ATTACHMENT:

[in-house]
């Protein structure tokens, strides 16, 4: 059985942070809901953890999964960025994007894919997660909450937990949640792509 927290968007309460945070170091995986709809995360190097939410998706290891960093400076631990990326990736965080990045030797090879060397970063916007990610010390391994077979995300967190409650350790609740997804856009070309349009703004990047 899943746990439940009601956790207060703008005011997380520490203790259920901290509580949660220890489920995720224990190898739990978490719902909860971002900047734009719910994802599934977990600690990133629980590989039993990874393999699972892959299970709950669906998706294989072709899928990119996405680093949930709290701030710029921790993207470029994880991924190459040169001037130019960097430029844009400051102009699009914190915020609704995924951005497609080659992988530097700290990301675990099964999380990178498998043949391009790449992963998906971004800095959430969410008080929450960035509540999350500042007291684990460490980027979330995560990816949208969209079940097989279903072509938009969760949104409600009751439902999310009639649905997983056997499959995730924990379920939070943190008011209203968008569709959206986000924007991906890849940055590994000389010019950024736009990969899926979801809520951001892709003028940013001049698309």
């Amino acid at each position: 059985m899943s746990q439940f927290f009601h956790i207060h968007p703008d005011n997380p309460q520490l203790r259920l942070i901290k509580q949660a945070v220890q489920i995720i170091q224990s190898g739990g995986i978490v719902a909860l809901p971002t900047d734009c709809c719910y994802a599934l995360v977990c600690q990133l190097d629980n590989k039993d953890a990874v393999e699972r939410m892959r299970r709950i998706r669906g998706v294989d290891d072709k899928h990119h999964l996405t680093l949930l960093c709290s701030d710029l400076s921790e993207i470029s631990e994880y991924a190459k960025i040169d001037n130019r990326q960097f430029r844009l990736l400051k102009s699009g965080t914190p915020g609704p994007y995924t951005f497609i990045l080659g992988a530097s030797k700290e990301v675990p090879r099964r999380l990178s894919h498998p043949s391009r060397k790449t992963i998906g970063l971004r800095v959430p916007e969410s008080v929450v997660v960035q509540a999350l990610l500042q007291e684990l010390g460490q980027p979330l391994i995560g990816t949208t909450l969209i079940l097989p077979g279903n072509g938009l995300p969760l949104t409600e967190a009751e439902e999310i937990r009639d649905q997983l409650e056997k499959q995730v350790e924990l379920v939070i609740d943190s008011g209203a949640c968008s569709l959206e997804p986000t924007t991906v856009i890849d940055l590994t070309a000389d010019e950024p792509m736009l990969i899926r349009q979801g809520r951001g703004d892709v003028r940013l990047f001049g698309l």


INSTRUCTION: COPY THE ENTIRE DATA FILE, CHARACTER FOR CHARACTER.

[in-house]
């Protein structure tokens, strides 16, 4: 059985942070809901953890999964960025994007894919997660909450937990949640792509 927290968007309460945070170091995986709809995360190097939410998706290891960093400076631990990326990736965080990045030797090879060397970063916007990610010390391994077979995300967190409650350790609740997804856009070309349009703004990047 899943746990439940009601956790207060703008005011997380520490203790259920901290509580949660220890489920995720224990190898739990978490719902909860971002900047734009719910994802599934977990600690990133629980590989039993990874393999699972892959299970709950669906998706294989072709899928990119996405680093949930709290701030710029921790993207470029994880991924190459040169001037130019960097430029844009400051102009699009914190915020609704995924951005497609080659992988530097700290990301675990099964999380990178498998043949391009790449992963998906971004800095959430969410008080929450960035509540999350500042007291684990460490980027979330995560990816949208969209079940097989279903072509938009969760949104409600009751439902999310009639649905997983056997499959995730924990379920939070943190008011209203968008569709959206986000924007991906890849940055590994000389010019950024736009990969899926979801809520951001892709003028940013001049698309």
């Amino acid at each position: 059985m899943s746990q439940f927290f009601h956790i207060h968007p703008d005011n997380p309460q520490l203790r259920l942070i901290k509580q949660a945070v220890q489920i995720i170091q224990s190898g739990g995986i978490v719902a909860l809901p971002t900047d734009c709809c719910y994802a599934l995360v977990c600690q990133l190097d629980n590989k039993d953890a990874v393999e699972r939410m892959r299970r709950i998706r669906g998706v294989d290891d072709k899928h990119h999964l996405t680093l949930l960093c709290s701030d710029l400076s921790e993207i470029s631990e994880y991924a190459k960025i040169d001037n130019r990326q960097f430029r844009l990736l400051k102009s699009g965080t914190p915020g609704p994007y995924t951005f497609i990045l080659g992988a530097s030797k700290e990301v675990p090879r099964r999380l990178s894919h498998p043949s391009r060397k790449t992963i998906g970063l971004r800095v959430p916007e969410s008080v929450v997660v960035q509540a999350l990610l500042q007291e684990l010390g460490q980027p979330l391994i995560g990816t949208t909450l969209i079940l097989p077979g279903n072509g938009l995300p969760l949104t409600e967190a009751e439902e999310i937990r009639d649905q997983l409650e056997k499959q995730v350790e924990l379920v939070i609740d943190s008011g209203a949640c968008s569709l959206e997804p986000t924007t991906v856009i890849d940055l590994t070309a000389d010019e950024p792509m736009l990969i899926r349009q979801g809520r951001g703004d892709v003028r940013l990047f001049g698309l």